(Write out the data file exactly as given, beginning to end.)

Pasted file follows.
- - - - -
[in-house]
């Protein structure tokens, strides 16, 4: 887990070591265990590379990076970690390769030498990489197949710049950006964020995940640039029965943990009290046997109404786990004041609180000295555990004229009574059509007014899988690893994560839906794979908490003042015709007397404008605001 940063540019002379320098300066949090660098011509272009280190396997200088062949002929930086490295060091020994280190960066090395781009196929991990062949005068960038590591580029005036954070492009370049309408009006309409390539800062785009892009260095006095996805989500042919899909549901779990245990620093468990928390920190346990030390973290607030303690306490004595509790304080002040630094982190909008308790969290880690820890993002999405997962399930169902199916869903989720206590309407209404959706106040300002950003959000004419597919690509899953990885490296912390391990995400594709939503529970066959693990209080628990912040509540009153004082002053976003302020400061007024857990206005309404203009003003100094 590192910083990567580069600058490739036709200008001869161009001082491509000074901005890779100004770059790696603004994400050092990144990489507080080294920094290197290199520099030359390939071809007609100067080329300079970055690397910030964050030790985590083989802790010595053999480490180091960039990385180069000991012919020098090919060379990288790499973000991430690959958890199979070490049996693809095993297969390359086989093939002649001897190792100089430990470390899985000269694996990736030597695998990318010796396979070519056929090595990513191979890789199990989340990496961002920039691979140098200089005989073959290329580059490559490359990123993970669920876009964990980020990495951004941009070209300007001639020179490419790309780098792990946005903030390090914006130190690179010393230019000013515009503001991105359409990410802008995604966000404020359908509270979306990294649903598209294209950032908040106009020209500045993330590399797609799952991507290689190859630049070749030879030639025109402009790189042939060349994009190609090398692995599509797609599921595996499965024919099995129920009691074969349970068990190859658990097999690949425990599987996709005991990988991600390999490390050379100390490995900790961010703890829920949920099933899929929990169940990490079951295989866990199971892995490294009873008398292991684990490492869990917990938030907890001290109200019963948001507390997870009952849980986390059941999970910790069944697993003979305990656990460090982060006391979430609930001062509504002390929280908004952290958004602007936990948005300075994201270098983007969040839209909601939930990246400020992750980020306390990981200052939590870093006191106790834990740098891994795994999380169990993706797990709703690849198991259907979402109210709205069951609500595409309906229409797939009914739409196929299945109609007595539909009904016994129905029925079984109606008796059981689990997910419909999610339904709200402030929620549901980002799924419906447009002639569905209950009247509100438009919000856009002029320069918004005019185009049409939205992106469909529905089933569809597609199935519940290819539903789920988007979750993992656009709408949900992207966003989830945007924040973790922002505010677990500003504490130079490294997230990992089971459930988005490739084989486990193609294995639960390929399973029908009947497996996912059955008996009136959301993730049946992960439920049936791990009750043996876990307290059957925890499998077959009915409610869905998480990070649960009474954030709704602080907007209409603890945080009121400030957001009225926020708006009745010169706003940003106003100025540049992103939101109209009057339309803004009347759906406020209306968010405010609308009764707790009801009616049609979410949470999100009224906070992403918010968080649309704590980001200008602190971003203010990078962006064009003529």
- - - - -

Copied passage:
[in-house]
């Protein structure tokens, strides 16, 4: 887990070591265990590379990076970690390769030498990489197949710049950006964020995940640039029965943990009290046997109404786990004041609180000295555990004229009574059509007014899988690893994560839906794979908490003042015709007397404008605001 940063540019002379320098300066949090660098011509272009280190396997200088062949002929930086490295060091020994280190960066090395781009196929991990062949005068960038590591580029005036954070492009370049309408009006309409390539800062785009892009260095006095996805989500042919899909549901779990245990620093468990928390920190346990030390973290607030303690306490004595509790304080002040630094982190909008308790969290880690820890993002999405997962399930169902199916869903989720206590309407209404959706106040300002950003959000004419597919690509899953990885490296912390391990995400594709939503529970066959693990209080628990912040509540009153004082002053976003302020400061007024857990206005309404203009003003100094 590192910083990567580069600058490739036709200008001869161009001082491509000074901005890779100004770059790696603004994400050092990144990489507080080294920094290197290199520099030359390939071809007609100067080329300079970055690397910030964050030790985590083989802790010595053999480490180091960039990385180069000991012919020098090919060379990288790499973000991430690959958890199979070490049996693809095993297969390359086989093939002649001897190792100089430990470390899985000269694996990736030597695998990318010796396979070519056929090595990513191979890789199990989340990496961002920039691979140098200089005989073959290329580059490559490359990123993970669920876009964990980020990495951004941009070209300007001639020179490419790309780098792990946005903030390090914006130190690179010393230019000013515009503001991105359409990410802008995604966000404020359908509270979306990294649903598209294209950032908040106009020209500045993330590399797609799952991507290689190859630049070749030879030639025109402009790189042939060349994009190609090398692995599509797609599921595996499965024919099995129920009691074969349970068990190859658990097999690949425990599987996709005991990988991600390999490390050379100390490995900790961010703890829920949920099933899929929990169940990490079951295989866990199971892995490294009873008398292991684990490492869990917990938030907890001290109200019963948001507390997870009952849980986390059941999970910790069944697993003979305990656990460090982060006391979430609930001062509504002390929280908004952290958004602007936990948005300075994201270098983007969040839209909601939930990246400020992750980020306390990981200052939590870093006191106790834990740098891994795994999380169990993706797990709703690849198991259907979402109210709205069951609500595409309906229409797939009914739409196929299945109609007595539909009904016994129905029925079984109606008796059981689990997910419909999610339904709200402030929620549901980002799924419906447009002639569905209950009247509100438009919000856009002029320069918004005019185009049409939205992106469909529905089933569809597609199935519940290819539903789920988007979750993992656009709408949900992207966003989830945007924040973790922002505010677990500003504490130079490294997230990992089971459930988005490739084989486990193609294995639960390929399973029908009947497996996912059955008996009136959301993730049946992960439920049936791990009750043996876990307290059957925890499998077959009915409610869905998480990070649960009474954030709704602080907007209409603890945080009121400030957001009225926020708006009745010169706003940003106003100025540049992103939101109209009057339309803004009347759906406020209306968010405010609308009764707790009801009616049609979410949470999100009224906070992403918010968080649309704590980001200008602190971003203010990078962006064009003529």